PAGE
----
Germany publishes details of 25 lost art works online
Bavarian authorities promise taskforce to expedite provenance research of 1,400 works
A combination photograph of two formerly unknown paintings by German artist Otto Dix beamed on to a wall on November 5th in an Augsburg courtroom
Germany has responded to international criticism of how it has handed the discovery of a huge haul of lost art in Munich by publishing details of 25 works yesterday on a state-run website.
Some 19 months ago, Bavarian police seized over 1,400 works in the squalid apartment owned by Cornelius Gurlitt, the 79-year-old son of a Nazi-era art dealer. Yesterday Mr Gurlitt described the investigation into his art collection as a “childish prank”.
From February 2012 until last week, a Berlin art expert has investigated in secret the provenance of the works. Many are modernist works dubbed “degenerate” by the Nazis and seized from their owners or bought at knock-down prices in the 1930s and 1940s by art dealer Hildebrand Gurlitt. After the war, he claimed most of his collection was destroyed along with his home in the 1945 bombing of Dresden.
Hail of criticism
When news of the find leaked last week, police in Augsburg refused to make available a list of the works recovered, prompting a hail of criticism from international art experts and families who lost artworks during the Nazi era.
Responding to the ongoing protest, Bavarian state investigators have now assumed control of the investigation. Instead of a single provenance researcher, they promised a six-person taskforce to establish the rightful owners of the works. Other works of unclear origin will soon follow the initial 25 works publicised yesterday.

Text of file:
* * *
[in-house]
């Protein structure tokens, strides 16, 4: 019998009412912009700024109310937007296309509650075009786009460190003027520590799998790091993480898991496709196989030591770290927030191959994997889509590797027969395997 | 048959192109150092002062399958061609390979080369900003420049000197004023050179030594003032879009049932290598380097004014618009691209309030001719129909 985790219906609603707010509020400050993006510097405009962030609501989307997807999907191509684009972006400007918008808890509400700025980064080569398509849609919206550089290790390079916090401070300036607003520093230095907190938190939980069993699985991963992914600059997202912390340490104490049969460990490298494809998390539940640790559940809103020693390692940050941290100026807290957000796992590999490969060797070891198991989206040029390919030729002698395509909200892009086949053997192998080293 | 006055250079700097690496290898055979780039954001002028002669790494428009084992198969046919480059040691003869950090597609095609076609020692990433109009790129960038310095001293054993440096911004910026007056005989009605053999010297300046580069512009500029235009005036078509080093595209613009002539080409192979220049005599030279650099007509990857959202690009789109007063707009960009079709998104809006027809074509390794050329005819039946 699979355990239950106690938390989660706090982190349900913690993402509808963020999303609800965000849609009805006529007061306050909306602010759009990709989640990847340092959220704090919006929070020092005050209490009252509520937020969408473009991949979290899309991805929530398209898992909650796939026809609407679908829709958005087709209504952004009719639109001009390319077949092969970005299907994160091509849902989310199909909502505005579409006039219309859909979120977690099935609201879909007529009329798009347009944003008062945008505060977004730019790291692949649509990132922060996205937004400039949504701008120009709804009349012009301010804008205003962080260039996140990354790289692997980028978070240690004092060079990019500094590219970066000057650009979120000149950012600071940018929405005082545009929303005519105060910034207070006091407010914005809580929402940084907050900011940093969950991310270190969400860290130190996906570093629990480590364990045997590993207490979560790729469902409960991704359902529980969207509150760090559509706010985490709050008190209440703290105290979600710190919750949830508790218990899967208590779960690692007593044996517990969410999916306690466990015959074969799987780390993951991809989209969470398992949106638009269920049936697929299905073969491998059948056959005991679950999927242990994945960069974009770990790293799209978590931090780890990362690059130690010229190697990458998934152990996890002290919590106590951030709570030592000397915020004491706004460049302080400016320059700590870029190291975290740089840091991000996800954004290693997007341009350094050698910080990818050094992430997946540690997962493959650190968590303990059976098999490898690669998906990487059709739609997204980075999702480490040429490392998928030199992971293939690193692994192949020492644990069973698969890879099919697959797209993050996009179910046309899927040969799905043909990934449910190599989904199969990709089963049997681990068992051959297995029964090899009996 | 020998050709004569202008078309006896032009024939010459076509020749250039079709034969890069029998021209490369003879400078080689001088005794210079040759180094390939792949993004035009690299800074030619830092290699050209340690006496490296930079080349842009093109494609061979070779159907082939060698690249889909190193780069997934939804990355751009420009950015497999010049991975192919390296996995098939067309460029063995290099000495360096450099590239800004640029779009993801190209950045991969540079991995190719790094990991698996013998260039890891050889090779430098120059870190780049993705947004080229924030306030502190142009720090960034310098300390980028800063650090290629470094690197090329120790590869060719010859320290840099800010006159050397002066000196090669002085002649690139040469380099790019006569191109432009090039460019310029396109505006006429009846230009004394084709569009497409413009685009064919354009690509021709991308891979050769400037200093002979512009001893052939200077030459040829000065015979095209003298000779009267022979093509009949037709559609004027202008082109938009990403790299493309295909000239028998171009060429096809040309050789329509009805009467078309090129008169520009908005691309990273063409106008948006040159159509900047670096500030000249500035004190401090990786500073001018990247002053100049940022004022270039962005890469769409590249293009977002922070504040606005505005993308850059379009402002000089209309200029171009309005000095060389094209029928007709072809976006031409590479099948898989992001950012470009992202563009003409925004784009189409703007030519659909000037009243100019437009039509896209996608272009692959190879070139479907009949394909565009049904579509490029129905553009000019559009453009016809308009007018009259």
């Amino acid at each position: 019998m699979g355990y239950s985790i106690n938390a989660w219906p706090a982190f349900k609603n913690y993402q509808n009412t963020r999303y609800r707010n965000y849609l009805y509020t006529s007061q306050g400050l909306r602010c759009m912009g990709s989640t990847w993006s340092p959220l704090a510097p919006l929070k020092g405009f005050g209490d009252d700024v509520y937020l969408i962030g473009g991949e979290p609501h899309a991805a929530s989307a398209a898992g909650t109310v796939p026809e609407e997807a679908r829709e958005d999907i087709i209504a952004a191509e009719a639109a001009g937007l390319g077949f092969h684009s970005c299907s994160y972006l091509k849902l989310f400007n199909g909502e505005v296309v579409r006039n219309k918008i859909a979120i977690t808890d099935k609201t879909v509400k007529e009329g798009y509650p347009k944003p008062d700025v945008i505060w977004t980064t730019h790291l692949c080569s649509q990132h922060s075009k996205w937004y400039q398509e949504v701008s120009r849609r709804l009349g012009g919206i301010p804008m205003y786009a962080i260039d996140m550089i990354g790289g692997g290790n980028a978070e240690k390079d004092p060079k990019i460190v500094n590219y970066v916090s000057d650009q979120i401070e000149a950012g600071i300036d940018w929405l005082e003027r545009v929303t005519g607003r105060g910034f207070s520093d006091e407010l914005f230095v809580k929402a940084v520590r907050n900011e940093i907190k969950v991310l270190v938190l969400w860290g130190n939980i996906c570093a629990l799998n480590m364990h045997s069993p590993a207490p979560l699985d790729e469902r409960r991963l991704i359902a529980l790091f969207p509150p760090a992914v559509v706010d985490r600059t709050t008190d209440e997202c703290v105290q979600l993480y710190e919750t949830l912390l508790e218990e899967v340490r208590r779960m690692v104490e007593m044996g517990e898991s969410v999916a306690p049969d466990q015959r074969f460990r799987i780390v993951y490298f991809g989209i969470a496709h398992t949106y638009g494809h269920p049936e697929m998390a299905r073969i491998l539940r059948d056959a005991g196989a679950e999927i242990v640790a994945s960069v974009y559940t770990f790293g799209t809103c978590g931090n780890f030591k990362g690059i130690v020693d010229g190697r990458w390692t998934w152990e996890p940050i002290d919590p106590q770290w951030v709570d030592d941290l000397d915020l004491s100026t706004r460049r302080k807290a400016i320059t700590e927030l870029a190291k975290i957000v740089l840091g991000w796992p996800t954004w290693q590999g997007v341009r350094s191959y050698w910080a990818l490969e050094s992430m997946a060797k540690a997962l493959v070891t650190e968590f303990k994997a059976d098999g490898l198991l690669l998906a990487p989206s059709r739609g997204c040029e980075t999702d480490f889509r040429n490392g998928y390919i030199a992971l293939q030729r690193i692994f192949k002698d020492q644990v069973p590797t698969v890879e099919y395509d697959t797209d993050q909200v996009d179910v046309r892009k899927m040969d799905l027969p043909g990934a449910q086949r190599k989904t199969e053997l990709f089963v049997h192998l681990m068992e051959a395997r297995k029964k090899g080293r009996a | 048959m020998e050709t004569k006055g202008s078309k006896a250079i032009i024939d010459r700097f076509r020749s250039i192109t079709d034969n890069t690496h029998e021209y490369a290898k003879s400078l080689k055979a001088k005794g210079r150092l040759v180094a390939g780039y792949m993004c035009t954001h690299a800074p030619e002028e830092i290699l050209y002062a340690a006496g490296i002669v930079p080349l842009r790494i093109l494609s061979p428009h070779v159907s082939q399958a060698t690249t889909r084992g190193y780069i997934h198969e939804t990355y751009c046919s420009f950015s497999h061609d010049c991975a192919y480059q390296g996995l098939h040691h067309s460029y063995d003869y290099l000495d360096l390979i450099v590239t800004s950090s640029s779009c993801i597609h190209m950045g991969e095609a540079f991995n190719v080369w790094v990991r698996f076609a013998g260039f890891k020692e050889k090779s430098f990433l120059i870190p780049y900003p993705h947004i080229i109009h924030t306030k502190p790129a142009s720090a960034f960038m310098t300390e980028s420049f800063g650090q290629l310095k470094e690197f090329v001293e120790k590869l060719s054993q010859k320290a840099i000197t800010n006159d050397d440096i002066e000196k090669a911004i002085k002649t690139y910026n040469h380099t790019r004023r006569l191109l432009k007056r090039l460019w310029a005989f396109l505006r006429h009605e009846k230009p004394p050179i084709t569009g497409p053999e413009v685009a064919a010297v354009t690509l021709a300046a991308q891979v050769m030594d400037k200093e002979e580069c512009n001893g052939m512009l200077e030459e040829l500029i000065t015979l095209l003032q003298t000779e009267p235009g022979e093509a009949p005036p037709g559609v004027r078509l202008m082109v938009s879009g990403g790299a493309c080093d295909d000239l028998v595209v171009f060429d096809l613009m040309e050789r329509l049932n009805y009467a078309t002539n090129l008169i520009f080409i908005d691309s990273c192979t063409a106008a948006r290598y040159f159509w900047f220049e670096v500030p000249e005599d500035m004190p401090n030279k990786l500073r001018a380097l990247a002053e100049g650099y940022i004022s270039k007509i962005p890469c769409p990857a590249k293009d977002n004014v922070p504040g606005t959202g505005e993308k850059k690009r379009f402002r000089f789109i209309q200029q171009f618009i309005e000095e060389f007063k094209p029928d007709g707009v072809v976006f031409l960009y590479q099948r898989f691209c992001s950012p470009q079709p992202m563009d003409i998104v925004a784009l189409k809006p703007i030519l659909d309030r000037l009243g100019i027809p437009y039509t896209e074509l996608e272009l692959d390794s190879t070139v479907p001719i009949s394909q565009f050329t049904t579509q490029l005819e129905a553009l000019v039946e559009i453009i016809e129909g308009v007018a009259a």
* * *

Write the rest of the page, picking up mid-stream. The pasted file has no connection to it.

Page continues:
“This is about Germany’s historical responsibility,” said Winfried Bausback, Bavarian justice minister, promising a “quick and clean examination of the pictures’ origin” and to release works to their rightful owners. “I want this to happen as quickly as possible.”
Despite its promises, however, the first indications yesterday suggested the Bavarian authorities continue to underestimate the international interest in the massive art find.
The website with images of the recovered works, lostart.de, crashed continually yesterday while the phone rang out at the state authority in Magdeburg that operates the website and co-ordinates restitution requests.
The images released yesterday were all artworks of questionable provenance, including oils, watercolours and sketches. Artists represented include German masters Otto Dix and Max Liebermann as well as Chagall, Matisse and Canaletto.
After a preliminary investigation, Bavarian authorities estimate about one-third of the 1,406 works discovered were legitimately owned by the Gurlitt family. Of the remaining 970 works some 380 were classified by the Nazis as “degenerate” and, after display in Germany, most likely entrusted to Gurlitt to sell internationally.
The remaining 590 works are classified as “Nazi-disappropriated”. Investigators warned yesterday that a long and complex legal road lay ahead to decide what would happen to the 970 works with unclear ownership.
Statute of limitation
Even if it can be proven that a work was sold under duress by its owner in the Nazi era, the statute of limitations to reverse any private sales expired after 30 years.
It’s possible many of the suspect works could eventually be returned to Hildebrand Gurlitt’s son, unless German authorities use the dealer’s dishonest claims to have lost the works in 1945.
Cornelius Gurlitt left his apartment in Munich’s Schwabing district. He told neighbours he was going to the doctor, though had a suitcase and reportedly took a taxi to the airport.
“This is all a childish prank,” he told the Süddeutsche Zeitung daily as he left. “I can’t say anything. I know nothing. I’ve given all the files to the state prosecutor.”
German authorities say they are still examining what, if any, charges to bring against Mr Gurlitt, with tax fraud the most likely option.